February 23, 2024

Canadian MP tables bill to formalise MAiD conscience protections

The bill would make it an offence to coerce a healthcare professional into providing MAiD

A Canadian MP has tabled a bill that seeks to formalise legal protections for healthcare practitioners who conscientiously object to providing or facilitating Medical Assistance in Dying (MAiD).

David Anderson MP tabled bill C-418, the Protection of Freedom of Conscience Act, in the House of Commons on Tuesday. The bill would make it an offence to intimidate or try to force a health care professional to be involved in MAiD.

It also makes it an offence to fire or refuse to employ a health care professional for refusing to take part, directly or indirectly, in the provision of MAiD.

MAiD became legal across Canada in 2016. This bill addresses a legislative gap in protecting the right to refuse participation in MAiD, which is already guaranteed in the Criminal Code, but which lacks clarity for effective enforcement.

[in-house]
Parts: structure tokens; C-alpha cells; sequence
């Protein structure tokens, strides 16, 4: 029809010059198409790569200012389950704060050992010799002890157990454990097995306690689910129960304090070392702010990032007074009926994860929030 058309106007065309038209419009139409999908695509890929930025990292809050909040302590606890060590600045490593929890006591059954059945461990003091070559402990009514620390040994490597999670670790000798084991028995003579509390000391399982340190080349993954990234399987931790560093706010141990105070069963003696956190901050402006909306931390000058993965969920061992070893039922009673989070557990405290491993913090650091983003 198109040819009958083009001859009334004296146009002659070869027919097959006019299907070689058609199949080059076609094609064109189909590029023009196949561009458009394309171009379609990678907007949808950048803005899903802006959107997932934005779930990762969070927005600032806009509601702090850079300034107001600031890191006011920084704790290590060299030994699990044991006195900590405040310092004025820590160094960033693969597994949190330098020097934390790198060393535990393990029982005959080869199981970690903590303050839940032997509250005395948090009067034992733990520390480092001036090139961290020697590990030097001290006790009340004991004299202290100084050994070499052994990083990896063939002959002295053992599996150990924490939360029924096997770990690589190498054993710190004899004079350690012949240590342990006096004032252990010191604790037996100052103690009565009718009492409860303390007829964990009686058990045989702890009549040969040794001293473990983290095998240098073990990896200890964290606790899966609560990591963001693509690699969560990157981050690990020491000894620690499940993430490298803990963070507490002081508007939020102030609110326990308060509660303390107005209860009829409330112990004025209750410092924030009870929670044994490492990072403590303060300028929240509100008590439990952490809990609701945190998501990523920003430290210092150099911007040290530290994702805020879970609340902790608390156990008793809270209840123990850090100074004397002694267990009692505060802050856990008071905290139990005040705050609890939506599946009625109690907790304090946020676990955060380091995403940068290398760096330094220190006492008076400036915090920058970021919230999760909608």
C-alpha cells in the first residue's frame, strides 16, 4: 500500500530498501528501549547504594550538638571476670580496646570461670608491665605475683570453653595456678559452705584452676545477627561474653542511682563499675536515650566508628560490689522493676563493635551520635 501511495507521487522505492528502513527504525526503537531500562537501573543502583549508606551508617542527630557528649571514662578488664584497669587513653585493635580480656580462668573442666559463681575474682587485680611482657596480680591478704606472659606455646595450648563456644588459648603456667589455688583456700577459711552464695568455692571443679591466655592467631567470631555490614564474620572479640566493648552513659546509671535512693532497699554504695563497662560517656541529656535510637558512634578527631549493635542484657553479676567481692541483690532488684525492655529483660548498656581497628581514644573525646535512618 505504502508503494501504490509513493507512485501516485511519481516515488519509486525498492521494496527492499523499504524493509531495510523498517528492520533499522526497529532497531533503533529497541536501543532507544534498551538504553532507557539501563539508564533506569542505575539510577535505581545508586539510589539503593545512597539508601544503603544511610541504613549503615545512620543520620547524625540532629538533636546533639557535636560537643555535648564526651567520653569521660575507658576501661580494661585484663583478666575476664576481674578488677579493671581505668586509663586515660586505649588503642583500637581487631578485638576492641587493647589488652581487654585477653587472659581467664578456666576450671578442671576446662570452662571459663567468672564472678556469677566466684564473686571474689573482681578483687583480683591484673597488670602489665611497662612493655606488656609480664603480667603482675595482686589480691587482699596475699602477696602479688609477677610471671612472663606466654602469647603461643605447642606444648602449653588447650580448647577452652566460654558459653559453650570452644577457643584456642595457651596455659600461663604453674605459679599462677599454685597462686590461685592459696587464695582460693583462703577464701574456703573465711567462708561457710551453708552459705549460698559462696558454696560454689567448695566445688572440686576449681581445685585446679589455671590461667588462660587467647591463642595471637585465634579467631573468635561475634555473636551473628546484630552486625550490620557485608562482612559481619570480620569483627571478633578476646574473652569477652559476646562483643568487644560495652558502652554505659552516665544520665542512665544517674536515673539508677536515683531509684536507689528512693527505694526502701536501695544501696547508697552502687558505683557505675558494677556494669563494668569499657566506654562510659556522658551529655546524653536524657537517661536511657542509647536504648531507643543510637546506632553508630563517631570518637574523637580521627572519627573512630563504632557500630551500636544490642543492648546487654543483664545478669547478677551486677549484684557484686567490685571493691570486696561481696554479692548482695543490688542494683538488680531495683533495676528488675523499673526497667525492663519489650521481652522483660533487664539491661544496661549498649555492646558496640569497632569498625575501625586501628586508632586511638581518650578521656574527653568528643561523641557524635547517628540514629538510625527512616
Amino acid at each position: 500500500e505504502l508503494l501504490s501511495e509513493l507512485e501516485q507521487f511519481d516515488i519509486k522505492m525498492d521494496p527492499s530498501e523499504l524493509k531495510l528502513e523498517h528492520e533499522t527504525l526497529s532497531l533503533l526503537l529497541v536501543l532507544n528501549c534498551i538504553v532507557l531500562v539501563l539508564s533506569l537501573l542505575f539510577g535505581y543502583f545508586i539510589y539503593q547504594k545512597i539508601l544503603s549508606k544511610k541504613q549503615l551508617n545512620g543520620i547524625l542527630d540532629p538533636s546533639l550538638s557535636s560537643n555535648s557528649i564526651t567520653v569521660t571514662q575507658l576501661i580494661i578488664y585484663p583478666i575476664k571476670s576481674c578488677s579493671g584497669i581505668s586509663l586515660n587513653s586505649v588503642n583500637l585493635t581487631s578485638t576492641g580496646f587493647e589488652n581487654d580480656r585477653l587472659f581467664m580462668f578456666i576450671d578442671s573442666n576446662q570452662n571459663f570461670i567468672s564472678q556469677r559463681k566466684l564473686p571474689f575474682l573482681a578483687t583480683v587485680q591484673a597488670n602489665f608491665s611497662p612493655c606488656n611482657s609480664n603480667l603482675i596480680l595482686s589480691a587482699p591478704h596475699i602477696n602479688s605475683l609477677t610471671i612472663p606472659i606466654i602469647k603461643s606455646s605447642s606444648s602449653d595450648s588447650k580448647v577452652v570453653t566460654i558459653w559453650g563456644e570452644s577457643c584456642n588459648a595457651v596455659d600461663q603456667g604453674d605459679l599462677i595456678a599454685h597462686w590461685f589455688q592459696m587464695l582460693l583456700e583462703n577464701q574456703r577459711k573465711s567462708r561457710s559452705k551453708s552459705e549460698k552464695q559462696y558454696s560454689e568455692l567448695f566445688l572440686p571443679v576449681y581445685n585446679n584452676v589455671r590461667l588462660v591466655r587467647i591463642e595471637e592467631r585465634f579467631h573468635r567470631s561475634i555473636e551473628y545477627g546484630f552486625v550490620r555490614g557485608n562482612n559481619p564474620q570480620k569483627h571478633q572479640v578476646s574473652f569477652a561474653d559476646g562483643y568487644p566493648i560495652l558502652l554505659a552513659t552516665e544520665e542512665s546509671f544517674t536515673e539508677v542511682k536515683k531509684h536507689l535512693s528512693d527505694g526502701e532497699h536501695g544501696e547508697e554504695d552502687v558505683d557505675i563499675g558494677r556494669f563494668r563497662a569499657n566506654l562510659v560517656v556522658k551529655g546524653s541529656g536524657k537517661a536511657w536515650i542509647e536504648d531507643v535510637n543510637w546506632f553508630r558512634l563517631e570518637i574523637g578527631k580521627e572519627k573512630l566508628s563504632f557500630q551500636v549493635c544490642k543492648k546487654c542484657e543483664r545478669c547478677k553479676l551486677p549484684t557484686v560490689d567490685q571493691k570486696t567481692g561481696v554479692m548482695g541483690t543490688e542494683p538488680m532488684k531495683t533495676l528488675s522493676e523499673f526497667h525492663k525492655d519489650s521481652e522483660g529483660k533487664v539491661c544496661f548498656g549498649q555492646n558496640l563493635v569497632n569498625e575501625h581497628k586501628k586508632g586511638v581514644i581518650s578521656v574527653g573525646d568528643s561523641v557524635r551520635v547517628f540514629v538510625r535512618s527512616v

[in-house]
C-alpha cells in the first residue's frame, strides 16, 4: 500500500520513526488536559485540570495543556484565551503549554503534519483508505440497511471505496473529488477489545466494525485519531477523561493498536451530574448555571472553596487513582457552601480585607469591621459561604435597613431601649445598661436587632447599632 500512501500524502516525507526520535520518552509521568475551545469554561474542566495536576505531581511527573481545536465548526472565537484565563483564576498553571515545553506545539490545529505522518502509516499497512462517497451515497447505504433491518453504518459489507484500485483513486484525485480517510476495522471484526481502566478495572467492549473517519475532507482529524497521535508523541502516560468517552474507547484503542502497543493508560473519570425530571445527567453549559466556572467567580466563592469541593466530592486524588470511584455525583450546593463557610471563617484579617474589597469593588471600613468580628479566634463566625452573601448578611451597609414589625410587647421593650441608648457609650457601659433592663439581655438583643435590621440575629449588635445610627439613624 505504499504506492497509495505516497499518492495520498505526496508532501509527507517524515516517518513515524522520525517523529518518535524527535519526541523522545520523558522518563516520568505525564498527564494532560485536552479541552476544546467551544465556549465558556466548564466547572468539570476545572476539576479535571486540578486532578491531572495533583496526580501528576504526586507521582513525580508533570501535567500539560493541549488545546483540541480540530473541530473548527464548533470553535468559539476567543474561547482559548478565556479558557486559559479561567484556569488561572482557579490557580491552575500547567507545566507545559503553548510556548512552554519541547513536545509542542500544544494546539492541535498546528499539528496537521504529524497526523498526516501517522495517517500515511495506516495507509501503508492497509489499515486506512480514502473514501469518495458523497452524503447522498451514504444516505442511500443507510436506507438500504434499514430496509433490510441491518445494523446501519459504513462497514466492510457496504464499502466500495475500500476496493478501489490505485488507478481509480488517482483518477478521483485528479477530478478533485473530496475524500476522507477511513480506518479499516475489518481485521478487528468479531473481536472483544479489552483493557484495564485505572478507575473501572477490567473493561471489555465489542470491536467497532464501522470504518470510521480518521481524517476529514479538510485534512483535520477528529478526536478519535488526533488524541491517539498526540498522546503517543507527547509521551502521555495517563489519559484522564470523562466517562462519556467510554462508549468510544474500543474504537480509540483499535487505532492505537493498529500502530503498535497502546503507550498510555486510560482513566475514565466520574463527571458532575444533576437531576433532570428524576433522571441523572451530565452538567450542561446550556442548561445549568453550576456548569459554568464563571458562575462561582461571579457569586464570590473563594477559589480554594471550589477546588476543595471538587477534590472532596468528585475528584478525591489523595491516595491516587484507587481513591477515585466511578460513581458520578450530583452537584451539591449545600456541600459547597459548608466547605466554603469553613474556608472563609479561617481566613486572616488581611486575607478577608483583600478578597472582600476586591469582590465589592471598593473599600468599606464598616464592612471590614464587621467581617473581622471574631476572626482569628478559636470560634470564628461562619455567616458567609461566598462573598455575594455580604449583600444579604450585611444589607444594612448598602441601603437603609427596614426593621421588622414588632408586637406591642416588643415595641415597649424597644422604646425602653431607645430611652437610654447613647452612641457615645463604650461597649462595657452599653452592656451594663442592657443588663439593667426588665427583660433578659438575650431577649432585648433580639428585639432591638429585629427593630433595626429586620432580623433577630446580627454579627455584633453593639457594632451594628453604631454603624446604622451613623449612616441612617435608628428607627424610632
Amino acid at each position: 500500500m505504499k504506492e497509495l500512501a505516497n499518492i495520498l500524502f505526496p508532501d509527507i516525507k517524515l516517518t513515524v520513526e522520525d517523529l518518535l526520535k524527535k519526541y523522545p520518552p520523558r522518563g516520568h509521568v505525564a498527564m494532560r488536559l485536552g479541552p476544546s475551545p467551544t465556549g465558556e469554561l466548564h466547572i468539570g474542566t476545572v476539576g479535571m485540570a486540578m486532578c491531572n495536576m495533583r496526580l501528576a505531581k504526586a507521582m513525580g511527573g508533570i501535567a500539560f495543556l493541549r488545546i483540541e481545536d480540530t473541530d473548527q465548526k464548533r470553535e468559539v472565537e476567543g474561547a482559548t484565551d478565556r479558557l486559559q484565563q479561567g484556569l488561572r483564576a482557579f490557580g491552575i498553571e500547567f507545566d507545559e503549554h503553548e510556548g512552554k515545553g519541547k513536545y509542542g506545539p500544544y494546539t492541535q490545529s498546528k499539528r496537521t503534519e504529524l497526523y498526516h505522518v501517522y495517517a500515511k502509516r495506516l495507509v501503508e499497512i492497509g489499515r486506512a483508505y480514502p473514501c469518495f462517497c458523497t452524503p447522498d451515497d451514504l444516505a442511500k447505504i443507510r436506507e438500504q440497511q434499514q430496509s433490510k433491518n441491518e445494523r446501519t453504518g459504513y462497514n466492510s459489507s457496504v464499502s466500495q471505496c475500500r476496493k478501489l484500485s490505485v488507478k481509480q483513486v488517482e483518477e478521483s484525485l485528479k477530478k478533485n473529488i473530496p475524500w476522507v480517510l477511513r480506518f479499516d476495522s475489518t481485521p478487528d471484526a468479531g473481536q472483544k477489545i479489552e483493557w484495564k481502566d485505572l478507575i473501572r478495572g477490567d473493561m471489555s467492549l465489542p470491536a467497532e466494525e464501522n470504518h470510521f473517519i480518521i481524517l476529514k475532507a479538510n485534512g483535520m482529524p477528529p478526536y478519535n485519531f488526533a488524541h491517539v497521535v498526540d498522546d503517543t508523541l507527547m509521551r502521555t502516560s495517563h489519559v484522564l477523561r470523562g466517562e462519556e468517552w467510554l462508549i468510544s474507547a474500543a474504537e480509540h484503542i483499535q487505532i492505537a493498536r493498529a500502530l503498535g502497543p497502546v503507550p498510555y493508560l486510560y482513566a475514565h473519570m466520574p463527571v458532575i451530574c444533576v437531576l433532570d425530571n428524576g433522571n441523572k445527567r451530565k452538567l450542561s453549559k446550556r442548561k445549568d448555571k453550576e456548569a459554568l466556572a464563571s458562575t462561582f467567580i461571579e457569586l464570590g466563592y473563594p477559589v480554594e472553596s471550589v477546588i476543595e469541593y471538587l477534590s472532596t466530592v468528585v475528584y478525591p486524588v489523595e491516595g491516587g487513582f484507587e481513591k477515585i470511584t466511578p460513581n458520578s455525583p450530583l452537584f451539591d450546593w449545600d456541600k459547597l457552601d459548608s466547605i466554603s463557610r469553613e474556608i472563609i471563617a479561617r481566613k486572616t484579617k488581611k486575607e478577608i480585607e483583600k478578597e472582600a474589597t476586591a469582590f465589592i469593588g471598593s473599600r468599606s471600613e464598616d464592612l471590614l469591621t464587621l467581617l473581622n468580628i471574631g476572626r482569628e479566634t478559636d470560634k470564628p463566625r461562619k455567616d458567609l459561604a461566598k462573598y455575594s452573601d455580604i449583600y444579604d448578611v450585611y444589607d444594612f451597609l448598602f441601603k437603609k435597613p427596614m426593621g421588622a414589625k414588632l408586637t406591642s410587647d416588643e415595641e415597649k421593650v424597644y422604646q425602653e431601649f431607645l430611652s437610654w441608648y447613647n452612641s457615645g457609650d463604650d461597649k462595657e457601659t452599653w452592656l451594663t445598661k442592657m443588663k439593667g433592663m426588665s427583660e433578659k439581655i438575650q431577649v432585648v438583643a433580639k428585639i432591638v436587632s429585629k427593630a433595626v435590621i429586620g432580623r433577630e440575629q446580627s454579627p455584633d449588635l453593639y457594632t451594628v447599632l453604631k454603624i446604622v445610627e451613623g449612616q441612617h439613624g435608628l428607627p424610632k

Anderson views the protection of conscience rights for medical professionals as part of protecting the fundamental freedom of conscience and religion guaranteed to all Canadians in the Charter of Rights and Freedoms. “I believe it’s time to stand up for doctors and health care providers who aren’t willing to leave their core ethics behind when they’re at a patient’s bedside,” said Anderson. “Access to MAiD and the right to conscientious objection aren’t mutually exclusive.”

The Divisional Court of Ontario recently ruled that physicians must provide “effective referrals” for MAiD, even if they have a conscientious objection to the procedure.

Canadian MP tables bill to formalise MAiD conscience protections
Xavier Symons
Creative commons
conscientious objection